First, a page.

Collecting sensitive or personal information
In general, even if you don’t sell anything, if you happen to collect personal or sensitive information from your leads then you should have SSL enabled on your site.
For instance if you require your leads or customers to fill out phone numbers or residential address, or if they have to upload a file or photo, then you should make sure that information is well protected.
When you do not need an SSL?
If your website is simply a blog or if it is just an informational site with no product or other kind of sales, you most probably don’t need a SSL – it could be a waste of time and money to get one and set it up!
However, you could get a bit of trust boost from your readers if you use SSL. And a little bit of blessings from Google since your site is trusted.
Having said that, to move to SSL just for the sake of getting ranking boost is not an effective idea!
What should you expect and what you shouldn’t!
You should expect to see some ups and downs and challenges when you are planning to move your site to SSL. And that includes the following!
Misbehaving or incompatible plugins
I’m sure, at the time of writing this, there are very many plugins that are not compatible (have not yet been made compatible) with SSL. So when you make a switch, expect to have issues, bugs, incompatibility and the like.
Some plugins might stop working altogether while others may misbehave or conflict.
So you might have a lot of work either replacing those plugins, removing them or get to the corresponding plugin support and get the issues fixed – which will be a tedious process (just giving you a warning here!).
Broken internal links
You might have manually linked to a lot of your other blog posts and pages in your content. So you will have to do a redirect of those links or else they will turn up as broken links.
Occurrence of a lot of broken links on a site is not good for SEO, in the first place.
In addition, and more importantly, your users will get to a dead end every time they click on an internal link that is on the content they read, which is very bad for user experience!
Gone social shares
Now that all your links are new and fresh, your social shares will be gone. It doesn’t matter if a post has 5 shares or 500 shares, after you’ve moved to https, all your posts will show a 0 count – which is very bad as your social proof.
Nevertheless, there are some plugins like Social Warfare, that can help you regain your social share counts.
Resubmit site in Google Search Console
Remember your site with http, and https are totally different entities. So you will have to delete your old site (the http version) in Google Search Console, and submit the new https version.
You will also have to verify your new site, and then submit your new https website’s sitemap to Search Console.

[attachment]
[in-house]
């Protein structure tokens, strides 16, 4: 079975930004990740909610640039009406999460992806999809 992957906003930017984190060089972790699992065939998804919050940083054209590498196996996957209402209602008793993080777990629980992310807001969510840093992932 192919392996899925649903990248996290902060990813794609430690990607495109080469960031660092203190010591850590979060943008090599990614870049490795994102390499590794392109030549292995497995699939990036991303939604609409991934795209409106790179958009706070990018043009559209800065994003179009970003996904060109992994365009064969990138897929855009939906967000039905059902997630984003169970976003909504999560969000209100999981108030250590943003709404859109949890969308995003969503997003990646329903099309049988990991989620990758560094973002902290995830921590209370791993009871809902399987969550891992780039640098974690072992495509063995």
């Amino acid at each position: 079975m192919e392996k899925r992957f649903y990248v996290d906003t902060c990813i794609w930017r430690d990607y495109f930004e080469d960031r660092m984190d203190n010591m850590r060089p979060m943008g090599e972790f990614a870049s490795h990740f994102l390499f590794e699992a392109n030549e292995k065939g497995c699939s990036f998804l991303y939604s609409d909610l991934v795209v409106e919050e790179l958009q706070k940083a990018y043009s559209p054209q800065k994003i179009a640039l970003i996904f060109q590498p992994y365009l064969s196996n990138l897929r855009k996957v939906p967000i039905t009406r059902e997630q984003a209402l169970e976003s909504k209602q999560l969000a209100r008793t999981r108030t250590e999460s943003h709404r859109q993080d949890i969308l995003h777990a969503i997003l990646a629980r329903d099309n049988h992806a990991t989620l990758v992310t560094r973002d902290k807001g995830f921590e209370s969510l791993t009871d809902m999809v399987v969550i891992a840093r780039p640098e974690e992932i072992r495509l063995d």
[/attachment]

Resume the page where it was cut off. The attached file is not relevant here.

This ensures that you force Google to crawl your new website’s content – which is very crucial to get back your search engine visibility.
Change (boost?) in rankings
Anticipate a drop in traffic, especially search engine traffic, since your site is now fresh. Google (and other search engines) has to crawl your site and index everything.
Although technically everything starts afresh, search engines know better and it won’t take too long for your to regain your rankings.
And, people have reported a boost in rankings (after a while) after they’ve moved to https. This could probably because of the boost in trust factor and user experience.
Also search engines would want to present their users with sites that are safe.
However, if you are going to decide to switch to https just to improve your rankings, think again. No matter what, content is always the King!
Here’s what Google says in its official blog:
Increased loading time
In order to load a website over a SSL, there are a handful of extra steps. In particular, technically called as “SSL handshake”, the initial process takes some time to completed.
Here’s a diagram that explains this SSL handshake in simple terms.
But once this is done, everything else can be as fast as it were with http.
Nevertheless you should anticipate a bit of lag.
Would you opt for SSL certificate?
Well, I’ve discussed the various things that you should know if you are in the dilemma.
There are both plus and minus, but mostly plus. Having SSL definitely boosts the trust factor and makes your site safe!
At the same time, it is not something that you absolutely need. Only if you sell something directly, or if you require your users to provide you with sensitive and private information for any reason, you will need to enable SSL on your site.
If your site is simply a blog, you definitely don’t have to go through this.
Also remember that you might have to face certain issues during the move and be prepared, if you decide to switch to https.
Finally, if you are thinking about enabling SSL only for the sake of improving your search engine rankings, think again!